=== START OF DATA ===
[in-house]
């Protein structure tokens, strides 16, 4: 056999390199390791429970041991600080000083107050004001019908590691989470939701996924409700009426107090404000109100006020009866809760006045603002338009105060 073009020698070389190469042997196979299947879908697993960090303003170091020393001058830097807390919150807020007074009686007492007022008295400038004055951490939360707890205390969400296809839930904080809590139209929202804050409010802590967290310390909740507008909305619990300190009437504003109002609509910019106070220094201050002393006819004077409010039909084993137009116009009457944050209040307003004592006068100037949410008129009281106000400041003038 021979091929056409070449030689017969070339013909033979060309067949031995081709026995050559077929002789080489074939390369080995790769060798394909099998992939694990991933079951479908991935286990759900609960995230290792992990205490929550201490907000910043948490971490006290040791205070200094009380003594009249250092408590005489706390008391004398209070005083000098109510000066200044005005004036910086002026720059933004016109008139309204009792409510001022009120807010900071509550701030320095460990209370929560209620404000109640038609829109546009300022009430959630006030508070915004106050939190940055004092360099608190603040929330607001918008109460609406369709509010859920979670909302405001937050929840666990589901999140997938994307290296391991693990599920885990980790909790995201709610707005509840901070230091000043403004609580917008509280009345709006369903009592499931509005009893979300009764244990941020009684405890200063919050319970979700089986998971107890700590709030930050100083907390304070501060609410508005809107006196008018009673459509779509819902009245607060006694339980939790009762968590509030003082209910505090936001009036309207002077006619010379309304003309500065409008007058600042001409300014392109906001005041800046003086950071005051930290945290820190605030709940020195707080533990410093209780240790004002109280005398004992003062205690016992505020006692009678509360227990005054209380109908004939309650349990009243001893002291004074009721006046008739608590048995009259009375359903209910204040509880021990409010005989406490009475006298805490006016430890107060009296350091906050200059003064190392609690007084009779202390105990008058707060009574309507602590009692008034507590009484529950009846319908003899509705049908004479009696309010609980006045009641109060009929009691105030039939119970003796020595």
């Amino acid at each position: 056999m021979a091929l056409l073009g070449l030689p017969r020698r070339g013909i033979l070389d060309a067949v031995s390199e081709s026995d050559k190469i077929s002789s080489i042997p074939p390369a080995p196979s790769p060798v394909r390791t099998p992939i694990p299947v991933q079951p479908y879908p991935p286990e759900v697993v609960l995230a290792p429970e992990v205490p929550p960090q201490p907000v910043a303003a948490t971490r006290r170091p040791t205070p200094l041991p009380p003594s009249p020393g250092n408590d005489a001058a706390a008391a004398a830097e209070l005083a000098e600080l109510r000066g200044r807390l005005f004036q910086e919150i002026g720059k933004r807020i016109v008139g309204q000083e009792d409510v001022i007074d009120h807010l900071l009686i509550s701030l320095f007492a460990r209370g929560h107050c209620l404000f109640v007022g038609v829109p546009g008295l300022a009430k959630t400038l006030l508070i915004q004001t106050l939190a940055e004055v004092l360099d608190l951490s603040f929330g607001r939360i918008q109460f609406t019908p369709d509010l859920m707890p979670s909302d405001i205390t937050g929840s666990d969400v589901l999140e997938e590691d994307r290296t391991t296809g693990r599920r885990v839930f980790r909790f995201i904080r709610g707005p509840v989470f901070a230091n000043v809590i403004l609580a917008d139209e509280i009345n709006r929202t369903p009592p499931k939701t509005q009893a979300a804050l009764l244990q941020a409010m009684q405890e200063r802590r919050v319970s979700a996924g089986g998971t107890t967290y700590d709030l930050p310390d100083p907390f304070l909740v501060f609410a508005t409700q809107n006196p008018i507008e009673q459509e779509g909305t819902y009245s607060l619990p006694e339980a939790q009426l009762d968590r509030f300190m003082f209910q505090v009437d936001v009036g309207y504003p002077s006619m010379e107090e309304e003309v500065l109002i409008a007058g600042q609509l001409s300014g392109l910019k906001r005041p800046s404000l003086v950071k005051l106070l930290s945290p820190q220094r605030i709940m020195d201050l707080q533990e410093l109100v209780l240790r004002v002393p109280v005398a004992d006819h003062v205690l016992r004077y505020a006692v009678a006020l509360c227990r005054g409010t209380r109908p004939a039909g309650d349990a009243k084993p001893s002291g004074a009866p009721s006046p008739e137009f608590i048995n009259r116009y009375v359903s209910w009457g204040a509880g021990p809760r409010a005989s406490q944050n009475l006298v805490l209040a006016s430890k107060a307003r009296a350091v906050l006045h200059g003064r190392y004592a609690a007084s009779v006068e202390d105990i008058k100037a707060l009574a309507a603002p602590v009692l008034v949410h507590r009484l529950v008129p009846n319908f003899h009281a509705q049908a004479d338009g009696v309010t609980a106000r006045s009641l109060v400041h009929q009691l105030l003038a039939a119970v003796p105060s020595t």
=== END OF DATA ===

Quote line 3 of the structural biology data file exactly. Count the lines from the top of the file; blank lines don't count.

């Amino acid at each position: 056999m021979a091929l056409l073009g070449l030689p017969r020698r070339g013909i033979l070389d060309a067949v031995s390199e081709s026995d050559k190469i077929s002789s080489i042997p074939p390369a080995p196979s790769p060798v394909r390791t099998p992939i694990p299947v991933q079951p479908y879908p991935p286990e759900v697993v609960l995230a290792p429970e992990v205490p929550p960090q201490p907000v910043a303003a948490t971490r006290r170091p040791t205070p200094l041991p009380p003594s009249p020393g250092n408590d005489a001058a706390a008391a004398a830097e209070l005083a000098e600080l109510r000066g200044r807390l005005f004036q910086e919150i002026g720059k933004r807020i016109v008139g309204q000083e009792d409510v001022i007074d009120h807010l900071l009686i509550s701030l320095f007492a460990r209370g929560h107050c209620l404000f109640v007022g038609v829109p546009g008295l300022a009430k959630t400038l006030l508070i915004q004001t106050l939190a940055e004055v004092l360099d608190l951490s603040f929330g607001r939360i918008q109460f609406t019908p369709d509010l859920m707890p979670s909302d405001i205390t937050g929840s666990d969400v589901l999140e997938e590691d994307r290296t391991t296809g693990r599920r885990v839930f980790r909790f995201i904080r709610g707005p509840v989470f901070a230091n000043v809590i403004l609580a917008d139209e509280i009345n709006r929202t369903p009592p499931k939701t509005q009893a979300a804050l009764l244990q941020a409010m009684q405890e200063r802590r919050v319970s979700a996924g089986g998971t107890t967290y700590d709030l930050p310390d100083p907390f304070l909740v501060f609410a508005t409700q809107n006196p008018i507008e009673q459509e779509g909305t819902y009245s607060l619990p006694e339980a939790q009426l009762d968590r509030f300190m003082f209910q505090v009437d936001v009036g309207y504003p002077s006619m010379e107090e309304e003309v500065l109002i409008a007058g600042q609509l001409s300014g392109l910019k906001r005041p800046s404000l003086v950071k005051l106070l930290s945290p820190q220094r605030i709940m020195d201050l707080q533990e410093l109100v209780l240790r004002v002393p109280v005398a004992d006819h003062v205690l016992r004077y505020a006692v009678a006020l509360c227990r005054g409010t209380r109908p004939a039909g309650d349990a009243k084993p001893s002291g004074a009866p009721s006046p008739e137009f608590i048995n009259r116009y009375v359903s209910w009457g204040a509880g021990p809760r409010a005989s406490q944050n009475l006298v805490l209040a006016s430890k107060a307003r009296a350091v906050l006045h200059g003064r190392y004592a609690a007084s009779v006068e202390d105990i008058k100037a707060l009574a309507a603002p602590v009692l008034v949410h507590r009484l529950v008129p009846n319908f003899h009281a509705q049908a004479d338009g009696v309010t609980a106000r006045s009641l109060v400041h009929q009691l105030l003038a039939a119970v003796p105060s020595t």